AIMS scores can vary based on the clinician and therefore action plans may differ.
John Kane, MD
The Abnormal Involuntary Movement Scale (AIMS) can be an effective tool in tardive dyskinesia (TD) care, however a multidisciplinary analysis approach is recommended, according to a recent assessment.
Led by John Kane, MD, vice president for Behavioral Health Services of Northwell Health and chairman of Psychiatry at the Zucker Hillside Hospital, researchers from New York gathered 7 psychiatrists and a neurologist to participate in a workshop in order to provide an historic overview of AIMS in clinical TD trials. They also outlined some of the challenges translating clinical trial results into clinical practice, discussed the various approaches to analyzing and interpreting AIMS data, and provided a consensus statement on these areas.
The participants were selected based on their clinical expertise as well as their research experience, the study authors said, and reached their conclusions after reading over studies that employed AIMS to evaluate tardive dyskinesia treatments between January 1970 and August 2017.
In examining the structure and scoring of AIMS, the workshop concluded that global and distress measures, plus dental pathology measures, have not been standardized. These may not be reliable or patients may not be aware of them, they said, and this area is important to further develop in the future. The rest of the workshop’s conclusions focused solely on the first seven items of AIMS: orofacial region, upper and lower extremities, and trunk.
The use of AIMS in TD studies seems to be primarily used to monitor its prognosis of patients who are receiving antipsychotics. When AIMS is used as an efficacy measure in clinical trials focused on improving TD, AIMS may indicate when a clinician should try a new treatment in practice. But AIMS results and their interpretation seem to differ across trials. For example, the workshop found that the rating method, training background or personal experience could all influence AIMS interpretations. Thus, researchers noted these types of controls are “expected to become the new standard for evaluating tardive dyskinesia therapies.”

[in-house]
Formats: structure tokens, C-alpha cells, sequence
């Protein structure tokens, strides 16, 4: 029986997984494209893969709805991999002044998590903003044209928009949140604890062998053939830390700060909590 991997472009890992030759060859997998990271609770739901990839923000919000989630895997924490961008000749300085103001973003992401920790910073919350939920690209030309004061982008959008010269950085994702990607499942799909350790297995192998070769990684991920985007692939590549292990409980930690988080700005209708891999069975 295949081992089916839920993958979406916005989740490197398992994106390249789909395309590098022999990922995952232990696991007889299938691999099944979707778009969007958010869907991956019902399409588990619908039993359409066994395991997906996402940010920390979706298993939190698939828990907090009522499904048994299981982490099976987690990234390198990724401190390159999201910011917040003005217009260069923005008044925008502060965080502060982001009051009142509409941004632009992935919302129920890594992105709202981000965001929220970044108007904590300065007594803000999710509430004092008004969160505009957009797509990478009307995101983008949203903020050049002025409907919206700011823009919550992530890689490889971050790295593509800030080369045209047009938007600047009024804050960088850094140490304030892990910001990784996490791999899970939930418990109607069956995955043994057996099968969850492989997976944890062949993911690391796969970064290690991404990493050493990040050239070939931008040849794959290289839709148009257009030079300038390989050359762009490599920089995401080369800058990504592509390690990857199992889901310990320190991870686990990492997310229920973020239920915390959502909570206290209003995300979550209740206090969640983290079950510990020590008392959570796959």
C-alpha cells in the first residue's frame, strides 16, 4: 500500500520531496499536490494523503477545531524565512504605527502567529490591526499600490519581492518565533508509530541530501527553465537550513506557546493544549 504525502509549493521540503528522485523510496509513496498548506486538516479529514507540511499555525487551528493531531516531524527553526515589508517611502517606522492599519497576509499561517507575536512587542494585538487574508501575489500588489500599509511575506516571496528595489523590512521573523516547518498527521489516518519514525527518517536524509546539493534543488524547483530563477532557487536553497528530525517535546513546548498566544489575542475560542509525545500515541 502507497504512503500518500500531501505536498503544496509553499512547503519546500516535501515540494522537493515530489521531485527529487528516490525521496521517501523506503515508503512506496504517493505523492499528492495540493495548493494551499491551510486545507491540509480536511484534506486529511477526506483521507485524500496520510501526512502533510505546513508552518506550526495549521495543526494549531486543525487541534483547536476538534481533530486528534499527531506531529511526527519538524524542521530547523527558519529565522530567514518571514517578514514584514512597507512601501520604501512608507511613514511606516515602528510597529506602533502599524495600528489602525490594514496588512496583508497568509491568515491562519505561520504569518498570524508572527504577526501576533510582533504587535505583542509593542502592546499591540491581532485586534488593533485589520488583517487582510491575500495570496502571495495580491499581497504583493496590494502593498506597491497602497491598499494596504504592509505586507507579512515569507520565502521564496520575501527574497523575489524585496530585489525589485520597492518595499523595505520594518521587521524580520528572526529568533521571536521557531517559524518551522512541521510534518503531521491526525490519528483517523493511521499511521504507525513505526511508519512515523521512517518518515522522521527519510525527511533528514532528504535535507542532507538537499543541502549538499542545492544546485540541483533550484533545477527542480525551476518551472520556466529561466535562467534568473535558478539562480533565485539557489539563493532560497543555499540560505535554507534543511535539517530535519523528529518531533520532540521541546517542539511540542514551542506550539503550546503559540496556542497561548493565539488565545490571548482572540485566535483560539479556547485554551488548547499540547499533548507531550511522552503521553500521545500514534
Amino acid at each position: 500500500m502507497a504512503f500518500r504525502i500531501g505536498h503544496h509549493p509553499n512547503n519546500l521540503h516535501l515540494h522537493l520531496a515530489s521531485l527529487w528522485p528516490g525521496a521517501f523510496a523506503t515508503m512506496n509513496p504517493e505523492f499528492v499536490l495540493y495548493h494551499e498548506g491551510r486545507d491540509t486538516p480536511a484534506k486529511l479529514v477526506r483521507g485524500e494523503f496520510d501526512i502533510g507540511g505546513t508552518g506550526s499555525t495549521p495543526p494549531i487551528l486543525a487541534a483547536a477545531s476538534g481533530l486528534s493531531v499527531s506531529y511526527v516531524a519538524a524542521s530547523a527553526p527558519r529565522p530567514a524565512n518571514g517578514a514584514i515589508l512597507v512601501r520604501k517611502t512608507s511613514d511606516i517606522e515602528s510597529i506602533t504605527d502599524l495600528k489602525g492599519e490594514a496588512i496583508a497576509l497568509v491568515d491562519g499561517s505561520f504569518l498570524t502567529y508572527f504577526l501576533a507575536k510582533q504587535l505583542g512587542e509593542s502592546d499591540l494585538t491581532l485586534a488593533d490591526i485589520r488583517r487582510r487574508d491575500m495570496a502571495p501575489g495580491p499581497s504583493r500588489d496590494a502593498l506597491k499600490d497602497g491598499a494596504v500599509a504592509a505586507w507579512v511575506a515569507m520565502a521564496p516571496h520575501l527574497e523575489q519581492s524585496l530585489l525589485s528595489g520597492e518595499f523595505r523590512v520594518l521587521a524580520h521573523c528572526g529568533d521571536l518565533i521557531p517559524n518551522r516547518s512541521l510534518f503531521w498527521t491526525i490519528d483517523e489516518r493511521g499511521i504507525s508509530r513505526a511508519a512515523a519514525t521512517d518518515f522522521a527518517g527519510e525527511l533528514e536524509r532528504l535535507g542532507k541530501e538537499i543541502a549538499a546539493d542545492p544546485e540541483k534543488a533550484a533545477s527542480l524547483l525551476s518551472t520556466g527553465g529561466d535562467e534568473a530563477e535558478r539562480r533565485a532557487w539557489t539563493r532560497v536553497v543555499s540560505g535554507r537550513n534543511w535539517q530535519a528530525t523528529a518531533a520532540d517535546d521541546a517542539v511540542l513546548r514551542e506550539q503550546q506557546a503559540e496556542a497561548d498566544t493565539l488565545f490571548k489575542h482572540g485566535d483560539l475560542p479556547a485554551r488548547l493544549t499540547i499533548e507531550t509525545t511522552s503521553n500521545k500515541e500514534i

In clinical practice, AIMS should be administered at regular intervals during antipsychosis medication continuance. But, the workshop warned, TD symptoms could develop at points between these intervals. In that case, self examination is advised as well as additional information and education provided to patients and their caregivers.
The workshop also noted that changes in AIMS scores from baseline and severity of TD needs to be reported, and is currently missing from most of the meta-analyses in the current literature. This missing data could be potentially confusing, and when discussing different mathematical approaches to AIMS scores (either arithmetic mean, geometric mean, or median, or analysis or covariance, missed-effects models, nonlinear machine learning algorithms) authors should include case-based reporting.
The best way to score AIMS in clinical trials is by viewing standardized video recordings or two-way live examinations. However, differences may still be present among the clinicians. A clinician who has only seen a handful of cases might see TD as severe, whereas a clinician who has seen hundreds of cases may not see it that way, the workshop concluded.
“Renewed education and training in use of the AIMS are necessary to ensure reliability of ratings,” researchers wrote. “Such methods could include instructional videos, in-house training by an experienced clinician, and/or participation in continuing medical education activities.”
The application of AIMS analyses may also need to be limited in terms of what the study’s original purpose was, be it well controlled studies examining efficacy or something else. Treatment effect sizes is one example of standardizing mean score changes in AIMS, as well as minimal clinically important differences, percent change from baseline, complete response or symptomatic remission, and functional remission or recovery.
No single analysis can be considered the singularly most important clinical method for using AIMS data, the workshop said; different analysis must be used to draw conclusions.
“Tardive dyskinesia researchers and clinicians may need to start thinking about optimal ways to adopt new technologies, such as wearable sensors, computerized video-based ratings, and smartphone-based monitoring of abnormal movements and other symptoms,” researchers concluded.
The study, “Revisiting the Abnormal Involuntary Movement Scale: Proceedings from the Tardive Dyskinesia Assessment Workshop,” was published online in The Journal of Clinical Psychiatry.